"So we need to look at the ‘big picture' of interacting faults, rather than focusing only on the faults where large earthquakes occurred in the recent past."
When Quakes Swarm: Are Quakes Contagious?
Southern Missouri experienced at least two other major shake-ups in the past 2,000 years between 800 and 1000 AD, according to a 1996 paper by researchers at the Center for Earthquake Research and Information at the University of Memphis, Tennessee. Another pair of quakes may have shook the areas near what is now Marked Tree and Blytheville, Arkansas, between 1200 and 1400 AD.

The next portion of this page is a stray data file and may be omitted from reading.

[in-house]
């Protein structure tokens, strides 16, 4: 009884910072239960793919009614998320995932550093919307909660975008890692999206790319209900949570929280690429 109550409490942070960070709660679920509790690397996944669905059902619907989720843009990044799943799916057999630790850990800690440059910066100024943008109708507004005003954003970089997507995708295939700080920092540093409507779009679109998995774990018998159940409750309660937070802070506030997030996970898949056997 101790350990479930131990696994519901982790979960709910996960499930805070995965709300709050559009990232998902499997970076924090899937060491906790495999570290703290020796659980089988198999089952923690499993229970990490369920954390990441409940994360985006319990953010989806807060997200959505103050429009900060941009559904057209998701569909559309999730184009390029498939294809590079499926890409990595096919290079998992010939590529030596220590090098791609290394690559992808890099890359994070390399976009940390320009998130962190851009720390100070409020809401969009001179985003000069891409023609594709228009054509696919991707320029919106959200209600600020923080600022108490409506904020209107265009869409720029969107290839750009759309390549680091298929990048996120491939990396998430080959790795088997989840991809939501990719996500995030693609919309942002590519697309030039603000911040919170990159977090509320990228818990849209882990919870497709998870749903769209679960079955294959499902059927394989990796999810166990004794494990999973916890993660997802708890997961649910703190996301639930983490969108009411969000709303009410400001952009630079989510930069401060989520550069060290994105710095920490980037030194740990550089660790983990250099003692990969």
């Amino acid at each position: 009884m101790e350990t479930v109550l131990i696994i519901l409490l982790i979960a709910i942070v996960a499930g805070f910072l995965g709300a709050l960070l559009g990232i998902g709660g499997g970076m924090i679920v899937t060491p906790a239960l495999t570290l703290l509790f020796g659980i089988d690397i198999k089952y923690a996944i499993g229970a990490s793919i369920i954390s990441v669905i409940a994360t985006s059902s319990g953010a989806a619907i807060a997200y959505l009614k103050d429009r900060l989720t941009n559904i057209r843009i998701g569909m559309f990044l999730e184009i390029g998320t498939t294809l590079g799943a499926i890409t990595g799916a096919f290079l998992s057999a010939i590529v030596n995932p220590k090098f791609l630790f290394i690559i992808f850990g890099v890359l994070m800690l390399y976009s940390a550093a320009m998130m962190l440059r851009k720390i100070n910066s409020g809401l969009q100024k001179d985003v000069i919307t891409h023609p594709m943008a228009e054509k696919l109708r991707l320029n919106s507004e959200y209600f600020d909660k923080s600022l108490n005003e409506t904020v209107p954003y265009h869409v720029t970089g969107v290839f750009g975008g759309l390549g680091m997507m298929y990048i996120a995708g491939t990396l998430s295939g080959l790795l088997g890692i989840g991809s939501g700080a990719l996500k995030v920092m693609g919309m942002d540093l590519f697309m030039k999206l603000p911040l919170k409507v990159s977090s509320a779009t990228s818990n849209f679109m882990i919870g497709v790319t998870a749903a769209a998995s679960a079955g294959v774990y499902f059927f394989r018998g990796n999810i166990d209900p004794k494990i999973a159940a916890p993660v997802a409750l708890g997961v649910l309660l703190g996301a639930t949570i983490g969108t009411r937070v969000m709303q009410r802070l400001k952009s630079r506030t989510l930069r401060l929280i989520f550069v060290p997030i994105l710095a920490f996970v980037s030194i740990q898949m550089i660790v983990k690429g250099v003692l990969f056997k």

"This led scientists to believe that more were on the way," said co-author Seth Stein of Northwestern University in a press release.
"However, high-precision Global Positioning System measurements in the past two decades have found no significant strain in the New Madrid area. The China results imply that the major earthquakes at New Madrid may be ending, as the pressure will eventually shift to another fault," said Stein.